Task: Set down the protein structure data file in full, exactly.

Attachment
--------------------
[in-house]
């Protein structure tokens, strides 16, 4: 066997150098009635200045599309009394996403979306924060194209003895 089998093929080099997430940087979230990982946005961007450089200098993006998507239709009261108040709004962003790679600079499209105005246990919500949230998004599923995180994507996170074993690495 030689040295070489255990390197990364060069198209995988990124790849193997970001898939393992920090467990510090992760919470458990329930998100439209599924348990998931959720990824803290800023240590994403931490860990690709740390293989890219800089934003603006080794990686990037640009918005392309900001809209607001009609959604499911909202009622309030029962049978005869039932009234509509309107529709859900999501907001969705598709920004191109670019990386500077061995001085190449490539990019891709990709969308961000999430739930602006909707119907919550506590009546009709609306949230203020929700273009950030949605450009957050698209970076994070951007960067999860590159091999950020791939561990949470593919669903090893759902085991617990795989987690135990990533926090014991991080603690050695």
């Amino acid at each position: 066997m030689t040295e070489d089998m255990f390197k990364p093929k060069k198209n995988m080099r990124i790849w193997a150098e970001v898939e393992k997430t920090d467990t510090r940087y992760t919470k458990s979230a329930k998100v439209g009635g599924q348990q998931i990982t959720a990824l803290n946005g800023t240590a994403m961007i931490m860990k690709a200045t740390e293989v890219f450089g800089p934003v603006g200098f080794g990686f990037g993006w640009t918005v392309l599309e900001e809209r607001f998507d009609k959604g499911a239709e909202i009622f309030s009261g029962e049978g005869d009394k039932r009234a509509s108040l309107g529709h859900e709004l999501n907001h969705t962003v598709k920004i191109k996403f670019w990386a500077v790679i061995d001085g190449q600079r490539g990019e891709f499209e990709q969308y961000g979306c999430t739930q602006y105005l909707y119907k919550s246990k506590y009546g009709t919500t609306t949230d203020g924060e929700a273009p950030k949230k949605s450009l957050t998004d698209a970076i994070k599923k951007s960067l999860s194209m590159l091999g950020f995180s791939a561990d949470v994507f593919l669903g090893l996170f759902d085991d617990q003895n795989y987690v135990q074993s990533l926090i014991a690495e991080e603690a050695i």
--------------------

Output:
[in-house]
């Protein structure tokens, strides 16, 4: 066997150098009635200045599309009394996403979306924060194209003895 089998093929080099997430940087979230990982946005961007450089200098993006998507239709009261108040709004962003790679600079499209105005246990919500949230998004599923995180994507996170074993690495 030689040295070489255990390197990364060069198209995988990124790849193997970001898939393992920090467990510090992760919470458990329930998100439209599924348990998931959720990824803290800023240590994403931490860990690709740390293989890219800089934003603006080794990686990037640009918005392309900001809209607001009609959604499911909202009622309030029962049978005869039932009234509509309107529709859900999501907001969705598709920004191109670019990386500077061995001085190449490539990019891709990709969308961000999430739930602006909707119907919550506590009546009709609306949230203020929700273009950030949605450009957050698209970076994070951007960067999860590159091999950020791939561990949470593919669903090893759902085991617990795989987690135990990533926090014991991080603690050695």
């Amino acid at each position: 066997m030689t040295e070489d089998m255990f390197k990364p093929k060069k198209n995988m080099r990124i790849w193997a150098e970001v898939e393992k997430t920090d467990t510090r940087y992760t919470k458990s979230a329930k998100v439209g009635g599924q348990q998931i990982t959720a990824l803290n946005g800023t240590a994403m961007i931490m860990k690709a200045t740390e293989v890219f450089g800089p934003v603006g200098f080794g990686f990037g993006w640009t918005v392309l599309e900001e809209r607001f998507d009609k959604g499911a239709e909202i009622f309030s009261g029962e049978g005869d009394k039932r009234a509509s108040l309107g529709h859900e709004l999501n907001h969705t962003v598709k920004i191109k996403f670019w990386a500077v790679i061995d001085g190449q600079r490539g990019e891709f499209e990709q969308y961000g979306c999430t739930q602006y105005l909707y119907k919550s246990k506590y009546g009709t919500t609306t949230d203020g924060e929700a273009p950030k949230k949605s450009l957050t998004d698209a970076i994070k599923k951007s960067l999860s194209m590159l091999g950020f995180s791939a561990d949470v994507f593919l669903g090893l996170f759902d085991d617990q003895n795989y987690v135990q074993s990533l926090i014991a690495e991080e603690a050695i």